Common Ground Newsletter: July 2020
Contents: | Welcome | Things to do | Greetings | First Year Advice from Current Graduate Students | Graduate Orientation | General Information about Graduate School | Who is your advisor? | "How many hours do I register for?" | Registration Fees and Deadlines | Final Transcript Reminder | Assistance for Graduate Students New to Ohio State | Ohio Weather | Shopping | Recreation (on and off campus) | Important Dates
In this issue of Common Ground, you will find a welcome from ECE Graduate studies chair Professor Atilla Eryilmaz, some great advice from current ECE graduate students and review several items to remember before you arrive on campus. In addition, there is helpful information about Columbus and the Ohio State University campus.
Enjoy the rest of the summer and please feel free to contact us with any questions or concerns.
We look forward to welcoming you to Ohio State!
Tricia Toothman, PhD Graduate Program Coordinator email@example.com
p.s. If you missed the first two editions of Common Ground, you can find them here.
Things to do
At the end of each newsletter, we will have a summary of things to do before arriving on campus. Here are a few things to do now:
Request that your final official transcript be sent to the Ohio State Office of Graduate Admissions: Where to send official transcripts
Begin reviewing ECE courses and registering for courses online.
Mark your calendar: ECE Graduate Program Orientation: Available online in August!
International students: Please refer to Pre-Arrival information.
For more helpful information, please visit ECE Graduate Student Information on Carmen.osu.edu
Look at the New Student To Do List
As the graduate studies chair of The Ohio State University’s Electrical and Computer Engineering Department, I welcome you whole-heartedly to our program. We are very glad to have you join our Ohio State family, and hope you have some of the most enjoyable and memorable times of your lives during your education in our department.
Graduate school is the phase in your life when you get to deepen your understanding of topics to serve your interests, as well as develop new skills. Our goal, as the faculty and staff of ECE, is to provide you with the environment and the opportunities to develop your knowledge-base and skills toward a productive and successful professional career after your graduation. We are also committed to encouraging and helping you become responsible, diligent, ethical, and conscientious individuals, which are the pillars of a happy and prosperous society.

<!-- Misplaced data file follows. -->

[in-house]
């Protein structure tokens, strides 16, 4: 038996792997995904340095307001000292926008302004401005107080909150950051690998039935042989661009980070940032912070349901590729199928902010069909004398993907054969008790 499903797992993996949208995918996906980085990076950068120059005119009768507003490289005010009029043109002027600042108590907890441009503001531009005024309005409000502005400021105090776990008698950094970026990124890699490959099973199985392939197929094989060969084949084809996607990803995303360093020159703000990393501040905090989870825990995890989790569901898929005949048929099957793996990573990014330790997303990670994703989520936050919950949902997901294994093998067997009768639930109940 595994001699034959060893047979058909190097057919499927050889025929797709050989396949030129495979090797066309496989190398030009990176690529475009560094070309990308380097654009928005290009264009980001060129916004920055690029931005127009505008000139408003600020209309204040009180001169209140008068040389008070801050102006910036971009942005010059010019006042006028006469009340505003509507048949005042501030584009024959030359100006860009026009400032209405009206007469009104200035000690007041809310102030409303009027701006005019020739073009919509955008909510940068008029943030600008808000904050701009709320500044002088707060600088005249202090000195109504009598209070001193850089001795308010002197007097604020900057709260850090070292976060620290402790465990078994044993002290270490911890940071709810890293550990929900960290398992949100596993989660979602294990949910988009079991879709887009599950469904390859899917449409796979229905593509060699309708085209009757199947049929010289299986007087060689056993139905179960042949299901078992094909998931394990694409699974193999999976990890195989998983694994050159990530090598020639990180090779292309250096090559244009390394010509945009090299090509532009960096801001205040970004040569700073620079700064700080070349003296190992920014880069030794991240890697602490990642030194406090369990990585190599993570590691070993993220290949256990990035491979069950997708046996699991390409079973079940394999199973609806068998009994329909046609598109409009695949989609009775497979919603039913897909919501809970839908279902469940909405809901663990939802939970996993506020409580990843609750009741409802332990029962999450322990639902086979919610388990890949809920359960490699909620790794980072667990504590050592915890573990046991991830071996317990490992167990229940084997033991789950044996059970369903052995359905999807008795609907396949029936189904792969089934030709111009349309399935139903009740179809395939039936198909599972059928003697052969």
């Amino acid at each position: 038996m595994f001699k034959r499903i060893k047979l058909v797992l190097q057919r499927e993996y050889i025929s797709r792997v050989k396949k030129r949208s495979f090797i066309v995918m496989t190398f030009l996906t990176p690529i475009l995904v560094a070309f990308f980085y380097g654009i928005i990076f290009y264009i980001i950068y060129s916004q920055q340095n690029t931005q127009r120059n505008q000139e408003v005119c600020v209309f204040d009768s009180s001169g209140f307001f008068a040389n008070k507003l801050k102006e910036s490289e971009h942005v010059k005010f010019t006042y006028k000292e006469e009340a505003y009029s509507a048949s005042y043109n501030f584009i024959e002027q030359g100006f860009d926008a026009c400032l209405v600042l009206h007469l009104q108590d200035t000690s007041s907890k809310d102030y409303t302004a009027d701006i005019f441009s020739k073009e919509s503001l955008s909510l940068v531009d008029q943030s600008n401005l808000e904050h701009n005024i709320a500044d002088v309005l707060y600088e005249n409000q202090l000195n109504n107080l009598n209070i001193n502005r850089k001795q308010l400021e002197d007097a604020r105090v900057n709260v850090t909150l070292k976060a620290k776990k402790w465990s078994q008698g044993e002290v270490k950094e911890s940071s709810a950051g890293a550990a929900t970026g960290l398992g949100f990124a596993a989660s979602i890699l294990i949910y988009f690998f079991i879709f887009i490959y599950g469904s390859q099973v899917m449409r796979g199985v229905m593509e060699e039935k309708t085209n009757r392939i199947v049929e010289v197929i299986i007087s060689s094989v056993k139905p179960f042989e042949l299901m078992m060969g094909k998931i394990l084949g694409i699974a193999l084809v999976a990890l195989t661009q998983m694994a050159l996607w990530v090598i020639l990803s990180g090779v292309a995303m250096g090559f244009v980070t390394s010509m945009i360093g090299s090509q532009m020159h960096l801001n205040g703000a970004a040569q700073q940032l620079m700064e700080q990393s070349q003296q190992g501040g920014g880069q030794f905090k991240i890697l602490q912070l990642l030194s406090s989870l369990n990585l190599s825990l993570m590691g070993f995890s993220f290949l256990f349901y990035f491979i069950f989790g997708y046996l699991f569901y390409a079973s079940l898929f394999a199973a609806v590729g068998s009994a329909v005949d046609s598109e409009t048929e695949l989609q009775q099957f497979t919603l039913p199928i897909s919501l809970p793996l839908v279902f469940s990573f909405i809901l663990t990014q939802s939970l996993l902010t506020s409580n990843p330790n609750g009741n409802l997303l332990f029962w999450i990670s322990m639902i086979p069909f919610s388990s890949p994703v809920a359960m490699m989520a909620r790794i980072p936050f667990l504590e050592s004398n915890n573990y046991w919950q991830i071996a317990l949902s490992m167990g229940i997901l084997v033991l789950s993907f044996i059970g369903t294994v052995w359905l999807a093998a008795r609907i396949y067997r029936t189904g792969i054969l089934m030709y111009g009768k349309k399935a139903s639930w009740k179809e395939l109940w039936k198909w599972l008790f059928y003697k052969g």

Each of you joining this program has a unique background with particular interests and future goals. Therefore, you will each have a unique experience in the course of your studies. What matters is not only the absolute amount of knowledge you possess, but also how much you grew between the beginning and the completion of your studies. Our program provides the opportunities to help you grow as capable, mature, hard-working, and productive individuals. I encourage you to make the best of these opportunities, while building yourself toward a productive and happy future.
Ohio State ECE is a dynamic program with a commitment to academic excellence and the resources to provide a broad and diverse range of research opportunities. The ECE department is consistently ranked among the best in the nation, and is the top-rated ECE program in Ohio. We have world-class research labs housed in three buildings on campus, and faculty members who enjoy advising our graduate students and helping them to achieve their academic, research and professional goals.
Our graduates are recruited by major companies such as IBM, Google, Facebook, Texas Instruments, Microsoft, AT&T, Intel, Hewlett Packard, Qualcomm, Ford, and GM. Many of our PhD graduates hold faculty positions at other universities in the United States and overseas.
As we prepare for the 2020-21 academic year, the department's faculty, staff, and your fellow graduate students look forward to welcoming you. We are here to help you navigate your academic paths and non-academic needs with a motivating, challenging, and highly rewarding program that meets the individual needs of every student in our community.
I look forward to meeting you, as you begin your graduate student experience, and wish you success in your academic endeavor.
Professor and Graduate Studies Chair
Electrical and Computer Engineering
Katrina Guido, ECE PhD Student